Completion of the master's degree enables students to be certified as a school administrator in the following fields:
Dr. Holman has been an assistant professor of educational administration at the University of Nebraska–Lincoln since 2013. Prior to higher education, she spent more than 10 years in the public education sector serving both as an elementary teacher and elementary principal in diverse, urban settings. Dr. Holman’s current outreach work includes involvement with AdvancED as well as a collaborative research effort with the Nebraska Department of Education Title I Office and Nebraska Center for Research on Children, Youth, Families and Schools.
Degree must be from an accredited institution
A teaching certificate
At least 2 years teaching experience
(Only required if English is not your native language)
Students complete six credit hours during their first summer (EDAD 800 and 948), meeting on-campus for two days in June and again for two days in July. Students also attend Nebraska Administrators Days to present their culminating projects.
|Foundation of Research & Methods of Inquiry in Educational Administration||3|
Course Number: EDAD 800
A written report is required. Investigation and analysis of current problems in education administration and supervision.
Course Number: EDAD 811
Prereq: Permission May be repeated for credit. Rating and supervision of teachers; principles and procedures in the development of school policies; selection and promotion of teachers; courses of study and professional ethics.
Course Number: EDAD 830
Introduction to classic and contemporary administrative theory as applied to educational organizations. The theoretical nature of the course content is relevant to those with an interest in a broad variety of educational institutions. General organizational theory, organizational models, historical schools of administrative theory, authority, power, motivation, and leadership. Frequently students are involved in studying problems of practice as a means of testing theory.
Course Number: EDAD 833
Critical analysis of the political and economic elements impacting K-12 school finance. Content and activities address both building and district level concerns with an emphasis on principles, programs, and trends in school finance.
Course Number: EDAD 837
Evolution, principles, and practice of education law in relation to local, state, and national units of organization. Education law of Nebraska.
|Faculty and Staff Appraisal||3|
Course Number: EDAD 851
Faculty and support staff in P-12 schools: appraisal, professional learning communities, high standards/high performance and accountability.
|School Culture and Student Behavior||3|
Course Number: EDAD 852
School culture and student behavior in P-12 schools. Personalized teaching and learning environments that address student diversity, needs and interests.
Course Number: EDAD 903
Principles of community relations and public relations; development of school and community understanding; collaboration of educators and community agents and agencies; communication tools and evaluation.
|Supervising Special Education||3|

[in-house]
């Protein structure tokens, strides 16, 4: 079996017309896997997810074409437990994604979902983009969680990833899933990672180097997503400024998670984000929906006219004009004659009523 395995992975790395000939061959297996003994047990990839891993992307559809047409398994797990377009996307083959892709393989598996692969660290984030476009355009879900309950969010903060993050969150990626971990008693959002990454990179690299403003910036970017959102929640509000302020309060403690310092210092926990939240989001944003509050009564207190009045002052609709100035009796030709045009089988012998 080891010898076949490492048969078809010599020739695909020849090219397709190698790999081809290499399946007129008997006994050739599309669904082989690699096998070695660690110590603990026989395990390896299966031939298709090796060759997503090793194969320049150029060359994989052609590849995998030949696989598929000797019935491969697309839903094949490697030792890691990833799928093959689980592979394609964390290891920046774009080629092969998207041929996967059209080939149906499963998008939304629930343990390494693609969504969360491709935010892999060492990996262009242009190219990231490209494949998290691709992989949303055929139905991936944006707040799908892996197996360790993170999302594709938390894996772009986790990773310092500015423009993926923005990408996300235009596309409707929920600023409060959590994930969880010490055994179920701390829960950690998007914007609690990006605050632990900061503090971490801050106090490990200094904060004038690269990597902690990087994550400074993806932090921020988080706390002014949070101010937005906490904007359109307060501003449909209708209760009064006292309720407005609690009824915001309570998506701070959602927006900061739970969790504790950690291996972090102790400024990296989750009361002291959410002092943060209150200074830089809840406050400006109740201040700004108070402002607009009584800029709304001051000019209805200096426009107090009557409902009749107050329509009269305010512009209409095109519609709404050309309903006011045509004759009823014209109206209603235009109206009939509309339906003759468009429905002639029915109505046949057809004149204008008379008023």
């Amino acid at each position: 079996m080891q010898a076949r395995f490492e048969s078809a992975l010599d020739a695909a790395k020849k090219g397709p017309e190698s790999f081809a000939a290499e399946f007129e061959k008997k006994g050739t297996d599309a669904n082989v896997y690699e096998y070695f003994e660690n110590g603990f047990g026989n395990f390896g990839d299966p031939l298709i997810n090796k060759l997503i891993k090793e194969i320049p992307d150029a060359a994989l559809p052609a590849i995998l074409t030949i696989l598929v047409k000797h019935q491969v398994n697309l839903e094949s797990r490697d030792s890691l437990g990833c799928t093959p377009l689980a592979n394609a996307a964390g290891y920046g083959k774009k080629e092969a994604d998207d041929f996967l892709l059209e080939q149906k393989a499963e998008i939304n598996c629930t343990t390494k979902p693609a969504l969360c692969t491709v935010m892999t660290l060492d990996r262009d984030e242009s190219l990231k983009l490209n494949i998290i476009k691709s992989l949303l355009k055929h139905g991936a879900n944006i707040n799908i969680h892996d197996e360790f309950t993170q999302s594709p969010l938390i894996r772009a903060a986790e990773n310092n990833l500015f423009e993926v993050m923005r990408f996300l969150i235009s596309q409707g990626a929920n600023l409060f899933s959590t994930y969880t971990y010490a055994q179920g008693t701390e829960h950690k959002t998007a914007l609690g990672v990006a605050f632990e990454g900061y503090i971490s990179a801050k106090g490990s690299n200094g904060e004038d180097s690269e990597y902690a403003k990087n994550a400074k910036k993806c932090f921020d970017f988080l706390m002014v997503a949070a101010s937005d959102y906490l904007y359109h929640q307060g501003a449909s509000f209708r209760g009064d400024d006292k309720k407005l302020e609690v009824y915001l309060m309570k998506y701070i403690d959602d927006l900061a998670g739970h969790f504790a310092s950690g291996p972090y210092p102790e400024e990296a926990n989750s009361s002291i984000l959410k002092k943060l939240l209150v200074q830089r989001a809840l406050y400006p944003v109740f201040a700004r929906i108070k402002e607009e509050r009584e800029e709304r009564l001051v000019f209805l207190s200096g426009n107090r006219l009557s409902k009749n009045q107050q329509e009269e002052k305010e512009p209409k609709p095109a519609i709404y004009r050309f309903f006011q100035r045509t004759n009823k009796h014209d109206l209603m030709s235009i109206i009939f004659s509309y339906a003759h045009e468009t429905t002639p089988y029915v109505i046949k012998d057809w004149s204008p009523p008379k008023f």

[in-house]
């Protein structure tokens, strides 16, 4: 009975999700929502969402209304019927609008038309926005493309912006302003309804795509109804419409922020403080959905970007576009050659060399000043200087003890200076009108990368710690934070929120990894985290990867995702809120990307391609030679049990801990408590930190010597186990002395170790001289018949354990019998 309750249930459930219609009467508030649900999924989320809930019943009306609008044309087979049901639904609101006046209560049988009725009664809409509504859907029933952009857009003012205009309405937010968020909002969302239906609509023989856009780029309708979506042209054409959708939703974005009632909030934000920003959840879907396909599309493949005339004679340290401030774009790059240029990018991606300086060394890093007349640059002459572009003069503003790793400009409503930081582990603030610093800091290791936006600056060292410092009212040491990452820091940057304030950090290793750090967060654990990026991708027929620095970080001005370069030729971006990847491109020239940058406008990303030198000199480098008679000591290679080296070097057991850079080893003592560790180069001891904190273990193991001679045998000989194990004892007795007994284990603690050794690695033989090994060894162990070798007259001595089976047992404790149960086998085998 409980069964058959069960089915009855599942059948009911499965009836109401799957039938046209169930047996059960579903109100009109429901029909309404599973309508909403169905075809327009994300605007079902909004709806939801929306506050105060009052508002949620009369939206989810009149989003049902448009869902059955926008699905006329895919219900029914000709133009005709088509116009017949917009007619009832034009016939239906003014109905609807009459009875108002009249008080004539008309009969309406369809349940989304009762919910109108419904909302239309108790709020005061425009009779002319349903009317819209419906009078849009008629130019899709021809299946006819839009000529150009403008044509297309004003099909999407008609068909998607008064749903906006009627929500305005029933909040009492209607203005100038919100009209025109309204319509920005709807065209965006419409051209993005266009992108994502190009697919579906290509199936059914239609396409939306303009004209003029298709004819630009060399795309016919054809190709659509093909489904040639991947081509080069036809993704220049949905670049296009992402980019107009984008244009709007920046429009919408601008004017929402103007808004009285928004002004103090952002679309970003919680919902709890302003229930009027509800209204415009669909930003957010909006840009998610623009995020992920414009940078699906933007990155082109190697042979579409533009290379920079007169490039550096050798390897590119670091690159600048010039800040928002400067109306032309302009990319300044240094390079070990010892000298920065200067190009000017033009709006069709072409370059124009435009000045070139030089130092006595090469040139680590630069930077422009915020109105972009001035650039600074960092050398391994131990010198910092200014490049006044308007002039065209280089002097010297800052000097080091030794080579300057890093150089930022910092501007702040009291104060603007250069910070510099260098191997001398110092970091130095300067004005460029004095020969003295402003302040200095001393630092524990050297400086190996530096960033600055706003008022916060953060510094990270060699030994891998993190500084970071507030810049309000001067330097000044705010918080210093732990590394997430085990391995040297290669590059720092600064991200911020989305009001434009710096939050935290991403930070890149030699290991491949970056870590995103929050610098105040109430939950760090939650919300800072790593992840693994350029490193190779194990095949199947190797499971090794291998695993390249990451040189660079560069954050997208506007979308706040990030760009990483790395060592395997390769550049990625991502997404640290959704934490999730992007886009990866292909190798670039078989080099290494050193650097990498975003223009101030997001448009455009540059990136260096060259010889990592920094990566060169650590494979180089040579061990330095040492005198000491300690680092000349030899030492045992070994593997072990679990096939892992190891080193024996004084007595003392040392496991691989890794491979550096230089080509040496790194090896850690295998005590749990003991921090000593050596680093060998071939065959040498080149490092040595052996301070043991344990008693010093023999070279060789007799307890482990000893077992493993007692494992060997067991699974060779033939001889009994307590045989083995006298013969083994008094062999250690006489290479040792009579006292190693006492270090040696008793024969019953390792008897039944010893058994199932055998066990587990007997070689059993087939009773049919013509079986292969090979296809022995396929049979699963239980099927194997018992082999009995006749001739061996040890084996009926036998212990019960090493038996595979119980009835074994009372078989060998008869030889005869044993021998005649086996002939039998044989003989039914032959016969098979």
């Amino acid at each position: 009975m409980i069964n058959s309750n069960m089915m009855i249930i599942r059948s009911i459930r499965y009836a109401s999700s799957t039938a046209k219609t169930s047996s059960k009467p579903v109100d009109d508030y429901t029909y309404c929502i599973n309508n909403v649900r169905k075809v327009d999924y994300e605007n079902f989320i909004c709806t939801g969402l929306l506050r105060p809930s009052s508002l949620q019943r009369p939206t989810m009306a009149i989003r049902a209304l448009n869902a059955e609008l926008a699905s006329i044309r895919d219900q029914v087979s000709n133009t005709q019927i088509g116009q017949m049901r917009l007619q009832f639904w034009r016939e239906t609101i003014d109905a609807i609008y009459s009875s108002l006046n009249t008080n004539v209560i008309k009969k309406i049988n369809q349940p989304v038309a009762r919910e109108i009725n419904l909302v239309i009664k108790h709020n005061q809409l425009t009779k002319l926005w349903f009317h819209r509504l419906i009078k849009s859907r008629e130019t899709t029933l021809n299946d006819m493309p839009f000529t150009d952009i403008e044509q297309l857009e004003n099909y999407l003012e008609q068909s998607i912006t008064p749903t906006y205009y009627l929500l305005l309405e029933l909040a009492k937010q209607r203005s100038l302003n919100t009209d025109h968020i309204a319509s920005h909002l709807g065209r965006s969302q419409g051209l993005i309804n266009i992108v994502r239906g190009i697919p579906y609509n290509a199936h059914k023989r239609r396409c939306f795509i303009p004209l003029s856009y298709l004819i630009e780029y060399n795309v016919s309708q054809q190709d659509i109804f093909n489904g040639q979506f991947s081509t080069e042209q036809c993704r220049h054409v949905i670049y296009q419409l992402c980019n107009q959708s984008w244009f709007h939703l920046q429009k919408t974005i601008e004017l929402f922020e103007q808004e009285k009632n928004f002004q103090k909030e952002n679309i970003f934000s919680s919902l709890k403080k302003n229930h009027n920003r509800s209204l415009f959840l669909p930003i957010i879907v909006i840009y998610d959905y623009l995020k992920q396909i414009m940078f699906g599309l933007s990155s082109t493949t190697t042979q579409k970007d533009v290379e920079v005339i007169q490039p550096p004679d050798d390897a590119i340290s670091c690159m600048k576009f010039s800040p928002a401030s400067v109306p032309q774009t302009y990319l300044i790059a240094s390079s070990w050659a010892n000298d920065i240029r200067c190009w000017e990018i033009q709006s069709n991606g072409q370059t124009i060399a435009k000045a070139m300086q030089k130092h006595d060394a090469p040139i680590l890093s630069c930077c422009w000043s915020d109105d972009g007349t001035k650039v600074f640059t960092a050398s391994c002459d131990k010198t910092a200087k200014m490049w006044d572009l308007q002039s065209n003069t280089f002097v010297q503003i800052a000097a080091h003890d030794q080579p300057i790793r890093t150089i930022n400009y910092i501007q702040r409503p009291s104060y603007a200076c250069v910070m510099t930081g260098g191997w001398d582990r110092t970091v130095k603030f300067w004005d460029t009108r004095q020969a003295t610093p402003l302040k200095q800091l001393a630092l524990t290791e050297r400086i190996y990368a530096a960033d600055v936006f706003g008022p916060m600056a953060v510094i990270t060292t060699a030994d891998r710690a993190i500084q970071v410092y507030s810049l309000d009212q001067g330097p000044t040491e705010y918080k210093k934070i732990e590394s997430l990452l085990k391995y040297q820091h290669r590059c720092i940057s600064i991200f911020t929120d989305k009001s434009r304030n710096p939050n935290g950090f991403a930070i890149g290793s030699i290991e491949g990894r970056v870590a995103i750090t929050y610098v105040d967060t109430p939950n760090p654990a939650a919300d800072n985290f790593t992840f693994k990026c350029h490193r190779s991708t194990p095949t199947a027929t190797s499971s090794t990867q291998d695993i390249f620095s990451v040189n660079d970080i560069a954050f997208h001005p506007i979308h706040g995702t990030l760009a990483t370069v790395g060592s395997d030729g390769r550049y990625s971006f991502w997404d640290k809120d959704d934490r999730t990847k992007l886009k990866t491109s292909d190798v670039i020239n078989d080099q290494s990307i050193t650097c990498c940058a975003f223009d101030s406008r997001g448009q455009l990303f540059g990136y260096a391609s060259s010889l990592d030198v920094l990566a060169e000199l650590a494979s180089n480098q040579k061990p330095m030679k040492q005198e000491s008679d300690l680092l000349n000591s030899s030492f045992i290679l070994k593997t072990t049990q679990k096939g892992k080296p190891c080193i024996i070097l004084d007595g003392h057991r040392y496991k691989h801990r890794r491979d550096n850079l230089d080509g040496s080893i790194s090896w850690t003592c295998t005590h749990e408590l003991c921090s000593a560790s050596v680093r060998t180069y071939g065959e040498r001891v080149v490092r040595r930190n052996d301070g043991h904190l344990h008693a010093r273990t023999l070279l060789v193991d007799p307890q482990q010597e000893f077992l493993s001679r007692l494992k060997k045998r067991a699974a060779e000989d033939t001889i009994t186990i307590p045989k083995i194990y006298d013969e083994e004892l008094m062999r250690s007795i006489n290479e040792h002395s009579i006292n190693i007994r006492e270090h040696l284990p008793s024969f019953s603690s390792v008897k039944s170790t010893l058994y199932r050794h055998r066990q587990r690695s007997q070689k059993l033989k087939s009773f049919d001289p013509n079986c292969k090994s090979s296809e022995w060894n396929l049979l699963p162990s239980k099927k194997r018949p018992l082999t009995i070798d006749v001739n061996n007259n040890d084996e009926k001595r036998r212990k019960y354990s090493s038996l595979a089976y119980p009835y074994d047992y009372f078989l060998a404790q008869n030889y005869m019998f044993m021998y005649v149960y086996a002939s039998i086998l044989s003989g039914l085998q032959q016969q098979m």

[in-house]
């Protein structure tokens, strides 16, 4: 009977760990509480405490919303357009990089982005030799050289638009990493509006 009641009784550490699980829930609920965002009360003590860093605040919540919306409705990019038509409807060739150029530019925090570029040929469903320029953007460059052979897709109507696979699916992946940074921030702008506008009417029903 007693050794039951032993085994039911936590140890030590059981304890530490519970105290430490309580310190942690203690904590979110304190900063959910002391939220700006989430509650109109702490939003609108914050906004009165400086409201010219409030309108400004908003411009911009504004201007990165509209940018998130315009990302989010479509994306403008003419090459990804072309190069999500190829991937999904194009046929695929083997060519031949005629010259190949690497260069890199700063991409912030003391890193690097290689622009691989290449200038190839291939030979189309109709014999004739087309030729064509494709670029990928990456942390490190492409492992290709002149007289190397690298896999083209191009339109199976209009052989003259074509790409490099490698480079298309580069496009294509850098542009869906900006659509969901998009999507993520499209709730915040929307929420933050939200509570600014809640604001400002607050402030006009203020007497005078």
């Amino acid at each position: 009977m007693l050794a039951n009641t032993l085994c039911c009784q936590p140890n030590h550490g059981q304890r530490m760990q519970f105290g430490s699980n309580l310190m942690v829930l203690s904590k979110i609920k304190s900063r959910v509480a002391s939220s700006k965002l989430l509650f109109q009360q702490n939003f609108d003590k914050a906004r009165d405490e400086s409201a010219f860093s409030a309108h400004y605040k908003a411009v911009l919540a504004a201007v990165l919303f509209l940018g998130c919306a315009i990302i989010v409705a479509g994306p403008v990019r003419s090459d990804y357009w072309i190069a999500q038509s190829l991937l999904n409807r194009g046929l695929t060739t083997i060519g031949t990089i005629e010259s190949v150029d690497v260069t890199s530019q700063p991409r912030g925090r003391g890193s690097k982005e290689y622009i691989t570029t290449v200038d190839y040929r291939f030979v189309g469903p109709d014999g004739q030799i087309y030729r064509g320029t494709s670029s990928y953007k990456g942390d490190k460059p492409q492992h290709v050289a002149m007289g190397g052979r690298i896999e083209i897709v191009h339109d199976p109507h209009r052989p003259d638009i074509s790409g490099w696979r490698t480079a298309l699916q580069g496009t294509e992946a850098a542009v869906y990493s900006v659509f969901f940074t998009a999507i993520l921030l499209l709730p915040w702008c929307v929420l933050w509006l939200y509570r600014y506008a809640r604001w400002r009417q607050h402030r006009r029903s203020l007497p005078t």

Course Number: EDAD/SPED 856
For principals or other administrators who have special education programs in their buildings. Overview of disabilities, related law, special education programs, personnel issues, etc., and instructional methods and administrative support for effective integration of disabled students into regular programs.
Course Number: TEAC 801
The relationship between curriculum theory and/or research to educational practices.
|Instructional Leadership: Emerging Trends and Practices||3|
Course Number: TEAC 948
(EDAD 948) Changing roles for persons engaged in instructional and curricular leadership in educational institutions. Literature on staff development, assessment and evaluation, and effective schools serve as the basis for studying and applying this information to a variety of educational settings. Issues such as teacher empowerment and site-based management, along with cooperative learning provide the focus of the activities.
Quality learning experience
The University of Nebraska has offered distance education courses for more than 100 years so you can expect a quality, rigorous experience. Online courses are often highly interactive with faculty and students communicating through e-mail, discussion forums and chat groups. You’ll have direct access to world-class faculty – researchers who are experts in their fields or practitioners with real-world experience. Also, you’ll be part of a community of learners and can benefit from the perspectives of students from across the globe.
Online learning gives you the flexibility and freedom to attend your classes wherever is convenient to you. You can save time and money by being able to continue to work and by avoiding relocation or travel costs. You will be required to complete assignments in a certain timeframe, but in most instances, you can log in and complete coursework during the time of day that works best for you. You aren’t tied to a specific class time.
Service you expect from a leading University
Online learners at the University of Nebraska have access to the same student services available to on-campus students. An academic adviser will guide you along your journey, library services are available to help you excel in your program and career services are available when you are ready to take your next step. These are just a few of the services in place to help you succeed.